Well, say hello to the 20-year-old lineage of Yamaha’s FJR. As of 2021, Yamaha righteously paying homage to its entire duration of legit swag, the company decided to roll out a final show with the FJR1300ES Ultimate Editions.
Yamaha’s two-wheelers are generally any motorcyclist’s eye candy. Although most bikers won’t like the idea of an automatic transmission, the electrical revolution isn’t going to leave anything out of its box. Unlike how Honda uses a fully automated gearbox, Yamaha decided to let the rider feel a bit true with a clutchless gearbox. The semi-automatic transmission can be operated using switches or clutch pedals.
In early 2001, the Yamaha FJR1300 was introduced in Europe before being brought out in North America in 2002. Under the 2003 model year designation, the vehicles featured in a non-ABS version only. As of 2005, the FJR in North America was honed without tampering with the car structurally or its design. Instead, they decided to bring out an optional ABS model. Another recognizable feature was the adjustable vents present on the FJR1300, which gave the rider the option to direct air towards or away from the body.
Finally, in 2006, the base standard models offered a new Unified Braking System linked to the Anti-Lock Brake system.
Returning to the last era, the available FJR1300s are the:
- A (standard)
- AE (with electronic suspension and cornering LEDs)
- AS (Includes everything an AE has, but also has and also has a YCC-S system replacing the gear shift actuator and clutch)
Enough talk of lineage and historic yap; let’s cut to the chase and find out why we believe the FJR1300ES to be the best automatic transmission motorcycle on the market.
The FJR1300s Specs Are Damn Right Outstanding
The FJR1300s spec sheet screams how most of the details and ideologies implemented were way ahead of the thought process of the current industry.
The FJR1300ES is fueled by a relatively large 1,298 cc DOHC 4valve, 16 cylinder engine. The bike produces around 141 HP at a tire-shredding 8000 RPM and 99 pound-feet of torque at 7000 RPM.
As expected of a high-end sports tourer, the FJR1300AS has a blissful top speed of 154 MPH and can blaze to 60 MPH within 11.3 seconds.
The Liquid-cooled engine is beneficial on two ends. The fluid not only helps impair most of the mechanical noises generated in situ, but it also naturally accounts for less heat brushing past the rider in long journeys.
Since 2016, FJRs came with a six-speed gearbox, a new Assist-and-Slipper clutch, or an electronic clutchless gear system. The main motive behind this was to reduce the clutch-lever effort while increasing clamp load and limiting back-torque.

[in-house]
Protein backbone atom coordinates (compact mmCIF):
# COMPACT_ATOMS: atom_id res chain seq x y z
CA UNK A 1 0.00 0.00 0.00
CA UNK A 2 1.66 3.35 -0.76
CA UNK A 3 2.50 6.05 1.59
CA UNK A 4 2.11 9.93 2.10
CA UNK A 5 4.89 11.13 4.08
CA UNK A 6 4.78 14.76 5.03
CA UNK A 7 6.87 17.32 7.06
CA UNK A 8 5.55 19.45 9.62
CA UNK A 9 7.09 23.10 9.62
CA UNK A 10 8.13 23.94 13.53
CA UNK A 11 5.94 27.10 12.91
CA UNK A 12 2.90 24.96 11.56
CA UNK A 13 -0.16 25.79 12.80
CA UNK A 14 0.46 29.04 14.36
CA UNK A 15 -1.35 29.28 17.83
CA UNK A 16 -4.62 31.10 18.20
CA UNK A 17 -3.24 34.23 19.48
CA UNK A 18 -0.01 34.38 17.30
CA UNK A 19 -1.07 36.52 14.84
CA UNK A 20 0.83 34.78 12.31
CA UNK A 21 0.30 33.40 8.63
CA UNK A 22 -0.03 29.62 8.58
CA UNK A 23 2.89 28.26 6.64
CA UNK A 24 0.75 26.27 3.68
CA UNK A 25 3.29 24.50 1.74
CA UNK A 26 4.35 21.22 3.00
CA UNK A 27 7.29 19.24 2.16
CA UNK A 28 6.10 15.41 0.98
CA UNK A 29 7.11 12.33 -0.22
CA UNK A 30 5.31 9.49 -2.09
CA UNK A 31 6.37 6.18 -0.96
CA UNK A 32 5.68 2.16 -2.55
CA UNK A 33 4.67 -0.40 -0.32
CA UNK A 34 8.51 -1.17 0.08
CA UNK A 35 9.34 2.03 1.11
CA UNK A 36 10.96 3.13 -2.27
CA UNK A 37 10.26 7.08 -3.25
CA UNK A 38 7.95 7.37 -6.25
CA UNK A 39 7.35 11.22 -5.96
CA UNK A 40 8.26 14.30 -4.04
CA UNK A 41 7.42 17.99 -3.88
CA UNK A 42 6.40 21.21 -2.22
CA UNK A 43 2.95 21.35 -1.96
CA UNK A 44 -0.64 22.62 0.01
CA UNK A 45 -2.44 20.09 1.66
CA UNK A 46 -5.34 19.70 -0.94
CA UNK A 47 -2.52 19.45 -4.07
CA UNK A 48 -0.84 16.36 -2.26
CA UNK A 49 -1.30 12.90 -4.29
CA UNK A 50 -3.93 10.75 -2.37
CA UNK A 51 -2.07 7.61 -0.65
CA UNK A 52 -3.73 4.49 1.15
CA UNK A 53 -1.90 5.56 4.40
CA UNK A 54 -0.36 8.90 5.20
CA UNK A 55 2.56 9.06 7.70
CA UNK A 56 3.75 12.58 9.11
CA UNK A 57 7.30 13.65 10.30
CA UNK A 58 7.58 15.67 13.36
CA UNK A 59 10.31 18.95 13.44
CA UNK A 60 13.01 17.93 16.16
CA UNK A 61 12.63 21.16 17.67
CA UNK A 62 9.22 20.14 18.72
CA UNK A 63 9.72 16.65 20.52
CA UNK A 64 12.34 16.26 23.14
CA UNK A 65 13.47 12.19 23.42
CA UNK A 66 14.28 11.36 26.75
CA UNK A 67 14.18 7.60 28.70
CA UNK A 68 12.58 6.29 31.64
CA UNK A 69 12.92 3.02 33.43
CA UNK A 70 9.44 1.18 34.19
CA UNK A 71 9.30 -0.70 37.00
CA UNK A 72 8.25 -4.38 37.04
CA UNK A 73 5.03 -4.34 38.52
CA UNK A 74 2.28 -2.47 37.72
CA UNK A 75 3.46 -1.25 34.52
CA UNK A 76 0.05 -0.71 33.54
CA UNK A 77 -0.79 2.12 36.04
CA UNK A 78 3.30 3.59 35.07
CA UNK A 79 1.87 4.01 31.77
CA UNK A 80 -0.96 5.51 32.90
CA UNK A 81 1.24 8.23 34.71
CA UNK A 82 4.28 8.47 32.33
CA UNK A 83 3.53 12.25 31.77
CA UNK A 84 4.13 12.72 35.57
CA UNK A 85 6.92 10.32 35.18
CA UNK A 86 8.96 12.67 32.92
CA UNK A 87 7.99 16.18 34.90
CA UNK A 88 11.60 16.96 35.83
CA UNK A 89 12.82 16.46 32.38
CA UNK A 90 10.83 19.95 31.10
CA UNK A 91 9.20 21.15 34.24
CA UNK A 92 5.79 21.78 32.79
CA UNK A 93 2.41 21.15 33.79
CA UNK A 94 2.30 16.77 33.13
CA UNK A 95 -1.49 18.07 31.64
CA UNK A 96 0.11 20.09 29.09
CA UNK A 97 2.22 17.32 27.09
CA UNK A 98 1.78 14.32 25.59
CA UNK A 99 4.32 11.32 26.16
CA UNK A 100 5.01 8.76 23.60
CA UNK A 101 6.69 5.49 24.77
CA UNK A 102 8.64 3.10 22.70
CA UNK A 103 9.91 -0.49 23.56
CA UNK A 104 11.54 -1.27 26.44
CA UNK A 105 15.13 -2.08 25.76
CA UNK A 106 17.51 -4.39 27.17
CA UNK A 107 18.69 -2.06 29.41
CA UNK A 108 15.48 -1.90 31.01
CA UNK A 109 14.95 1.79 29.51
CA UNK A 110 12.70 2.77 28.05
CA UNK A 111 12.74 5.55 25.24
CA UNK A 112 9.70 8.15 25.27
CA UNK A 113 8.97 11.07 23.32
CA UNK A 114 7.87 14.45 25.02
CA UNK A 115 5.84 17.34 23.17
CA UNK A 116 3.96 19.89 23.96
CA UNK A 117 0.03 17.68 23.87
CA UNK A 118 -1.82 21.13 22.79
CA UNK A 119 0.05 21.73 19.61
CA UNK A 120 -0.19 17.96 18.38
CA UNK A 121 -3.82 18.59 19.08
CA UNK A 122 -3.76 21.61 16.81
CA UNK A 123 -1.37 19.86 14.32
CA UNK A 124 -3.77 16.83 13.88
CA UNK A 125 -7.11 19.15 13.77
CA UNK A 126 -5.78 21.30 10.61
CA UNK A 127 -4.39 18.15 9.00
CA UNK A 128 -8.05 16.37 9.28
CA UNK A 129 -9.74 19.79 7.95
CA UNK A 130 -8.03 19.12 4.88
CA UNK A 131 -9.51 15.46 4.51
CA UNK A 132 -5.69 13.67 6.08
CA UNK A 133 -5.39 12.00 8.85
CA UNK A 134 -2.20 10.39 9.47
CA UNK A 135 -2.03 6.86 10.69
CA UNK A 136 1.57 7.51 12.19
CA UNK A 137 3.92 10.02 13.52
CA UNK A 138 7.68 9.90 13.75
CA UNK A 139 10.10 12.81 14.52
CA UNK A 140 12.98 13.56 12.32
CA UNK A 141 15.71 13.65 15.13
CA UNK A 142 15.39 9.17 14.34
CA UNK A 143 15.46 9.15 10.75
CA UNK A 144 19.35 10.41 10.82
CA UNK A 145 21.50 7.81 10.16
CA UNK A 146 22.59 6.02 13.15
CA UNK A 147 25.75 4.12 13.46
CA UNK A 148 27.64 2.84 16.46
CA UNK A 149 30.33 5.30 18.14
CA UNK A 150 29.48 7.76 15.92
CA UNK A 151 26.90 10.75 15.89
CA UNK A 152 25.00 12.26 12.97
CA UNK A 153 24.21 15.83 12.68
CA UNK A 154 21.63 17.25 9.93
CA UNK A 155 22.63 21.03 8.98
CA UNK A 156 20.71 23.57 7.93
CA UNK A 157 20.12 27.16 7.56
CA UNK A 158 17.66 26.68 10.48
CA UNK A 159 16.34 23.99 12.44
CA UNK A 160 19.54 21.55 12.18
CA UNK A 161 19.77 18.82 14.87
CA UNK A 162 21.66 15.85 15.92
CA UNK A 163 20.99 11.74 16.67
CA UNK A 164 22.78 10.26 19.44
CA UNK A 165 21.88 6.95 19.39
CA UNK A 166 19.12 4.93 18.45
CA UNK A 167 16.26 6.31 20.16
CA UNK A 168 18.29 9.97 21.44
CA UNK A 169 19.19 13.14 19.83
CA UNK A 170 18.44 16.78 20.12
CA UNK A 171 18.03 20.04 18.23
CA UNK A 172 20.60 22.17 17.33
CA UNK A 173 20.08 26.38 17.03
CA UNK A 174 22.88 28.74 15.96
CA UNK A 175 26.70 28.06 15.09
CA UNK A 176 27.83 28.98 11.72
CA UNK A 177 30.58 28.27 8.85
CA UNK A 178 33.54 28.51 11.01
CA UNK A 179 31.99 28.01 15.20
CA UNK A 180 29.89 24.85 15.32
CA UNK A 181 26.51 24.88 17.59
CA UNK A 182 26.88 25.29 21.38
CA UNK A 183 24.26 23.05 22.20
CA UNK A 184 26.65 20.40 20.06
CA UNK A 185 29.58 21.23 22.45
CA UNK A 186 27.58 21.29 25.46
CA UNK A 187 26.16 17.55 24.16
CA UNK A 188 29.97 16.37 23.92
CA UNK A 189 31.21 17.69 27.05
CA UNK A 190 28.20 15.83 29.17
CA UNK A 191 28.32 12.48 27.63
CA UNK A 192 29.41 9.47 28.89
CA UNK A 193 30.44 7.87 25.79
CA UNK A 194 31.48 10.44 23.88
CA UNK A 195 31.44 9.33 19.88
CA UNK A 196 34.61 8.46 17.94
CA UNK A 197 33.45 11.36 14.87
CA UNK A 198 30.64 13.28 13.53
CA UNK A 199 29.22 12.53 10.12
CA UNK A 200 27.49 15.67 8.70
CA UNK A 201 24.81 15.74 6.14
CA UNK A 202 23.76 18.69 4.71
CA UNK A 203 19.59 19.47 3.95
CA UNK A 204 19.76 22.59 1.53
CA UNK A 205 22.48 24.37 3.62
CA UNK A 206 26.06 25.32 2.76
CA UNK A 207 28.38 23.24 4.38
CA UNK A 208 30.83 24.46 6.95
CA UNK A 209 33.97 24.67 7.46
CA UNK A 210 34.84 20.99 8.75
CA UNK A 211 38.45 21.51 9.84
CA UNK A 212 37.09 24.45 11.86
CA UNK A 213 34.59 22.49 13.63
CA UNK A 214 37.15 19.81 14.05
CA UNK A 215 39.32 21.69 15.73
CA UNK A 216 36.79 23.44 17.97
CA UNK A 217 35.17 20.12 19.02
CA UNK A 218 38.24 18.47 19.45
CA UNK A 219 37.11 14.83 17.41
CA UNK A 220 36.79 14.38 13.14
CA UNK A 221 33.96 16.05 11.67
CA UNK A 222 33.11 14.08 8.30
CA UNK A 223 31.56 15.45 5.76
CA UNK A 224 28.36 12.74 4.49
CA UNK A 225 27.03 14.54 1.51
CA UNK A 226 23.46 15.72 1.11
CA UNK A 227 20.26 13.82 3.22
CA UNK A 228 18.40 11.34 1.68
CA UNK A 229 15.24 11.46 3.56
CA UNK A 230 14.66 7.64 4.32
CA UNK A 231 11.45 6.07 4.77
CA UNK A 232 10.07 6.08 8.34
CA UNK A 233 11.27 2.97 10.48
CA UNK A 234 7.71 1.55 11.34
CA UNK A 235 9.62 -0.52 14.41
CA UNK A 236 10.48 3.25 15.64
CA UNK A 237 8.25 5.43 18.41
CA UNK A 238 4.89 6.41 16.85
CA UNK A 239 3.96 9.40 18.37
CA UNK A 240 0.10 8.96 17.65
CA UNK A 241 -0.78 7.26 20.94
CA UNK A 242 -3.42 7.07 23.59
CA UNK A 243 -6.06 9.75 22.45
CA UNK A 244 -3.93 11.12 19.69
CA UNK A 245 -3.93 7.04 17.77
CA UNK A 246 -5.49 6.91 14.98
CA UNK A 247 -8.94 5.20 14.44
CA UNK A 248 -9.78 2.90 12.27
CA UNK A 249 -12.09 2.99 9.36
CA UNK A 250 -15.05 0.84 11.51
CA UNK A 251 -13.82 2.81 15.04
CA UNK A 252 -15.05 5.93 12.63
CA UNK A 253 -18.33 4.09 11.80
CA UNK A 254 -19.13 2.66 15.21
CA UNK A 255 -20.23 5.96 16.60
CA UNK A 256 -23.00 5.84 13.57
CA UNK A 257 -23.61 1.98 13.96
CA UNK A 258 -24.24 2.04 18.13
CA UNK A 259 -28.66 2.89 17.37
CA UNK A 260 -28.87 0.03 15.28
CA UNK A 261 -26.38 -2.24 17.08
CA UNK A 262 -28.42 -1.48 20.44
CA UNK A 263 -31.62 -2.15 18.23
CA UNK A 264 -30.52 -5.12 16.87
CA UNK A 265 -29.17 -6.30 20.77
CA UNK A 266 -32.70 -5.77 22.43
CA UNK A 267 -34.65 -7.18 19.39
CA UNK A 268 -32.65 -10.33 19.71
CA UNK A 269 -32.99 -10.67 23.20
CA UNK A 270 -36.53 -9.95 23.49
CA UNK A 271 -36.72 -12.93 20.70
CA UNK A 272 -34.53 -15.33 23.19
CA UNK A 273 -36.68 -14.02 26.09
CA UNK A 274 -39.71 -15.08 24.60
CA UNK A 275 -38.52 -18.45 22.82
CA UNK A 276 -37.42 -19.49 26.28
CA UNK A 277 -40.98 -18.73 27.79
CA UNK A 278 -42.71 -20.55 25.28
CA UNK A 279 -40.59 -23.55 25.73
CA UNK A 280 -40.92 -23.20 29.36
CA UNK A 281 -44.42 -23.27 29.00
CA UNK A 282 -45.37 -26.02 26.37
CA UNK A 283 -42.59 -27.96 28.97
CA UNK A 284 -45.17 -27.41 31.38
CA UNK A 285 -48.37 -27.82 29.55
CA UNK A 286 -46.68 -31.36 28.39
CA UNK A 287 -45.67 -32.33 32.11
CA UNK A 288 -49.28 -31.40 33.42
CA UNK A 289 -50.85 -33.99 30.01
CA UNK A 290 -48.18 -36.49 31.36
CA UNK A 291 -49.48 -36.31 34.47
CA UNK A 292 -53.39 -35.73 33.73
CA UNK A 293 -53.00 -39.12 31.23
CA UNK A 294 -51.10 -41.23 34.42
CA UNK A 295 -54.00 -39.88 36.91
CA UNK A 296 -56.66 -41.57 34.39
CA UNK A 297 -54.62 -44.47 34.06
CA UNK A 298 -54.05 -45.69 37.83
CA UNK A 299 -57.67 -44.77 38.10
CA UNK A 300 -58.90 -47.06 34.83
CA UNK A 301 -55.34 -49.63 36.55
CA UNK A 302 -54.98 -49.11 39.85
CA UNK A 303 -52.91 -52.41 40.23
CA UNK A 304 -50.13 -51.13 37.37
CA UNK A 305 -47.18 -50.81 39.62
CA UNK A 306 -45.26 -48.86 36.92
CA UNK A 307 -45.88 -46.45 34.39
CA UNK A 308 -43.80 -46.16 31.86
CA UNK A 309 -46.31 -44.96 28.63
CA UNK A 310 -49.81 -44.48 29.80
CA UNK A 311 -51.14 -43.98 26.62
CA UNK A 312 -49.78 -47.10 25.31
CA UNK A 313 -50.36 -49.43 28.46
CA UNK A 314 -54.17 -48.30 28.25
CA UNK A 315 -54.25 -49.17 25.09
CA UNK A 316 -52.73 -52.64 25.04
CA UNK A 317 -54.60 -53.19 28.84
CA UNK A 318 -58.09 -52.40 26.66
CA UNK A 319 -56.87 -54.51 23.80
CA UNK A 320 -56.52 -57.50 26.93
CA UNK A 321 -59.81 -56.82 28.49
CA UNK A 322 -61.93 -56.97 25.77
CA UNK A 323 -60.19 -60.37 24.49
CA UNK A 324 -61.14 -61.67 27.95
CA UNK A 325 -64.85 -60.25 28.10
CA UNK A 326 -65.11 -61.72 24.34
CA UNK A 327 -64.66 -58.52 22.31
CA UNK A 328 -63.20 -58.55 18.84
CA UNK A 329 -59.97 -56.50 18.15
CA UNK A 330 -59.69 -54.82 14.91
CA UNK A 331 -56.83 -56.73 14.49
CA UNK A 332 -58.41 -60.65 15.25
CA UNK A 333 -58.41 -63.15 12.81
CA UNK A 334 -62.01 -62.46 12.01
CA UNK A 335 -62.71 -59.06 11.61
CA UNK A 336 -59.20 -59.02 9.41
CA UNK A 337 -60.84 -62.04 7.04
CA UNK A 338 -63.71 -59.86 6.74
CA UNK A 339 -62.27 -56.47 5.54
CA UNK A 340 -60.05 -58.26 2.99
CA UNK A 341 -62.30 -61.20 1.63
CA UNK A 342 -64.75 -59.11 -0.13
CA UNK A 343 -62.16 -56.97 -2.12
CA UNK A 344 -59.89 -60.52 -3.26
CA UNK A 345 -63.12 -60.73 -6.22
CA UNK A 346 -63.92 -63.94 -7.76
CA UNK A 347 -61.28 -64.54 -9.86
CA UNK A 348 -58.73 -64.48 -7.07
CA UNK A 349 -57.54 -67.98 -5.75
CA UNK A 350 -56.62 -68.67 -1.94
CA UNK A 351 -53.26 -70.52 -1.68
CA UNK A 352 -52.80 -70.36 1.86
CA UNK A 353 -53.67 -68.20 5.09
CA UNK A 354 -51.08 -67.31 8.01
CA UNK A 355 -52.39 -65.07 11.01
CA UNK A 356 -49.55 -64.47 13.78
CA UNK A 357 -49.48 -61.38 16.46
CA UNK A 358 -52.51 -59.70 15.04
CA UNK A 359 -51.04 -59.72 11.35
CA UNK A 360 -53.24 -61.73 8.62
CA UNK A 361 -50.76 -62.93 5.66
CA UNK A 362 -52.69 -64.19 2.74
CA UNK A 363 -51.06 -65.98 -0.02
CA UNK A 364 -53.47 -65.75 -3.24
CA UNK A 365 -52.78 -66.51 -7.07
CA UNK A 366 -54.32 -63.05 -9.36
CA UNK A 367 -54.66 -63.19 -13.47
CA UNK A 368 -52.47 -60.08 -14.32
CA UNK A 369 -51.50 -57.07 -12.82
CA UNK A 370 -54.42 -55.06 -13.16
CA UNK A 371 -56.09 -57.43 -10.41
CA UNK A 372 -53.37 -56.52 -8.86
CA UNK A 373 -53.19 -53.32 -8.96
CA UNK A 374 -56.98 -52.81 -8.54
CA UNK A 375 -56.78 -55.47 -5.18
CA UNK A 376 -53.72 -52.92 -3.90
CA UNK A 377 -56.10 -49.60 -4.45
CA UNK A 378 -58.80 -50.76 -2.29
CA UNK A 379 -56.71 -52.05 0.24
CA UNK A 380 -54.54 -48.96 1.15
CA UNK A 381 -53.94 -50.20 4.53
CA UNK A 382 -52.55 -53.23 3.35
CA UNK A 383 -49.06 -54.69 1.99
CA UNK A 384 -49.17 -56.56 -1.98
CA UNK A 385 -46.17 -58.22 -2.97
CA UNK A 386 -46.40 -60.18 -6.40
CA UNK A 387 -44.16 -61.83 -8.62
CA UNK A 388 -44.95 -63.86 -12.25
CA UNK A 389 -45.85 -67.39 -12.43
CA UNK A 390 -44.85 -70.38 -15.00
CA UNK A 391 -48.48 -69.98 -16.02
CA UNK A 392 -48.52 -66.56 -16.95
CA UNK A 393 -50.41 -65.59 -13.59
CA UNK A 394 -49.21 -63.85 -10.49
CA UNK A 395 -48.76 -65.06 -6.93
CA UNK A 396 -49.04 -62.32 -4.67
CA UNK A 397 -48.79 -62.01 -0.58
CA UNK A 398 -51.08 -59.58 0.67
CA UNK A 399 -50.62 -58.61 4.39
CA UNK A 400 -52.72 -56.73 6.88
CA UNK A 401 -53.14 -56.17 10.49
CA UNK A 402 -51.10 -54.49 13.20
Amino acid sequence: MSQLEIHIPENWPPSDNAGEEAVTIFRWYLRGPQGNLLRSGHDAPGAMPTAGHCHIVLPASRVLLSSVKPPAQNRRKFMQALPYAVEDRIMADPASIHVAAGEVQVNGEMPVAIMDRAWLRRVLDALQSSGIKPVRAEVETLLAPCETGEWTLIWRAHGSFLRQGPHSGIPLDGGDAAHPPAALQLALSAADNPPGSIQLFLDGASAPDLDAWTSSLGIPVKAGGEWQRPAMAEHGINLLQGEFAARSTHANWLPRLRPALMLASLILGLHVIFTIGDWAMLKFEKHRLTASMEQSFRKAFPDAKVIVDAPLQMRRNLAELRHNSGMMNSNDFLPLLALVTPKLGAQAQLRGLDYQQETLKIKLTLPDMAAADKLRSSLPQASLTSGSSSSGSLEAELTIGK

The new helically-cut gears with a larger sixth gear in the transmission allow smoother shifting with no driveline-lash clunking. Yamaha even goes to the height to install Yamaha’s Chip Controlled Throttle (YCC-T). This bad boy manages induction with the fuel-injected throttle bodies.
The sports tourer provides two different flexible power output profiles. One is for day-to-day casual smooth cruising, and the other is a sportier version with better throttle responses.
Last but not least, the traction control system reduces fuel input from injectors by closing the secondary throttle plate in the YCC-T when any wheel slip is noticed.
FJR1300s Ride Comfort Is Unrivalled
Since the FJR1300ES is deemed as a luxurious, sporty tourer, it only is a matter of time that Yamaha inclines to incorporate frames from Yamaha’s mainstream sportbikes.
The chassis is an all-aluminum frame that enhances a sturdy and beefy balance of strength and power with flexibility at a wet weight of 296kg to find the right balance at the core. The lengthened aluminum swingarm accounts for a better rear suspension ideology by pushing the wheelbase out to 60.8 inches.
Meanwhile, the rake is still in the average sporty range at 26-degrees, and the 4.9-inch trail is spacious enough to make the FJR more stable, comfy, and less cumbersome for long-distance cruises.
ES came out with an Electronic suspension control that highlights the bike. It allows the rider to tune the suspension through a push-button manipulation amongst four different preload settings and a total of ten damping settings. It comes equipped with dual 320 mm front discs and a 282 mm rear disc linked with the Unified Brake System callipers to deliver an extremely balanced brake with low skid chances.
Although the bike’s weight may cause a bit of a weighted shoulder as you lean, the entire chassis is well distributed, and you wouldn’t even feel its presence.
Our Final Stance
With time growing fad, the refurbished lighting on the Yamaha FJR1300 gets a thumbs up with accurate LEDs placed to symbolize a beast. The cornering lights above the headlights auto-detect turn on as the vehicle is leaning and turning. The harder the lean, the more the LEDs illuminate.
Even after a couple of hundred miles in the saddle, if your back doesn’t ache and your shoulders don’t burn, the ergonomics are simply sweet. Most of it is merely a by-product of the adjustable seat height and plush seat.
In the end, the FJR1300ES, although being a semi-automatic transmission motorcycle, still competes well against the high-priced automatic ones.
Apart from being a visual beauty, the headlight can throw laser-sharp cones that pierce the darkness for good visibility, a legitimate harbinger of hope.
As sad as an ending could be, it is being discontinued. At the moment, nobody knows what the FJR1300 will be replaced with, but we all know that it will be god sent.
Among the six vehicles is a rare 1967 Dodge Polara convertible.
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